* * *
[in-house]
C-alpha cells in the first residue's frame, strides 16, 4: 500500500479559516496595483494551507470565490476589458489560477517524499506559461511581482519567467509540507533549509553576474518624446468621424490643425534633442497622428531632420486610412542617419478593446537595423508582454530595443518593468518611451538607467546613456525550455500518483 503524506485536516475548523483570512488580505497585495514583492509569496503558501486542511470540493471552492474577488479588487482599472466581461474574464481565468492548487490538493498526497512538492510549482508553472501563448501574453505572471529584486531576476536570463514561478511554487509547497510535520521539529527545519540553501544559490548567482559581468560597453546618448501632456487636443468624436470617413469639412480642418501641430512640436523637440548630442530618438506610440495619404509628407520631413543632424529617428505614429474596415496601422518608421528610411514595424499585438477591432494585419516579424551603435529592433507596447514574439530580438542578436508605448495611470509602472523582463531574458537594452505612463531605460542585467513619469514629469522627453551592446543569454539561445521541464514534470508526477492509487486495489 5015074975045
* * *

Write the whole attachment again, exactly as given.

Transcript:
[in-house]
C-alpha cells in the first residue's frame, strides 16, 4: 500500500479559516496595483494551507470565490476589458489560477517524499506559461511581482519567467509540507533549509553576474518624446468621424490643425534633442497622428531632420486610412542617419478593446537595423508582454530595443518593468518611451538607467546613456525550455500518483 503524506485536516475548523483570512488580505497585495514583492509569496503558501486542511470540493471552492474577488479588487482599472466581461474574464481565468492548487490538493498526497512538492510549482508553472501563448501574453505572471529584486531576476536570463514561478511554487509547497510535520521539529527545519540553501544559490548567482559581468560597453546618448501632456487636443468624436470617413469639412480642418501641430512640436523637440548630442530618438506610440495619404509628407520631413543632424529617428505614429474596415496601422518608421528610411514595424499585438477591432494585419516579424551603435529592433507596447514574439530580438542578436508605448495611470509602472523582463531574458537594452505612463531605460542585467513619469514629469522627453551592446543569454539561445521541464514534470508526477492509487486495489 5015074975045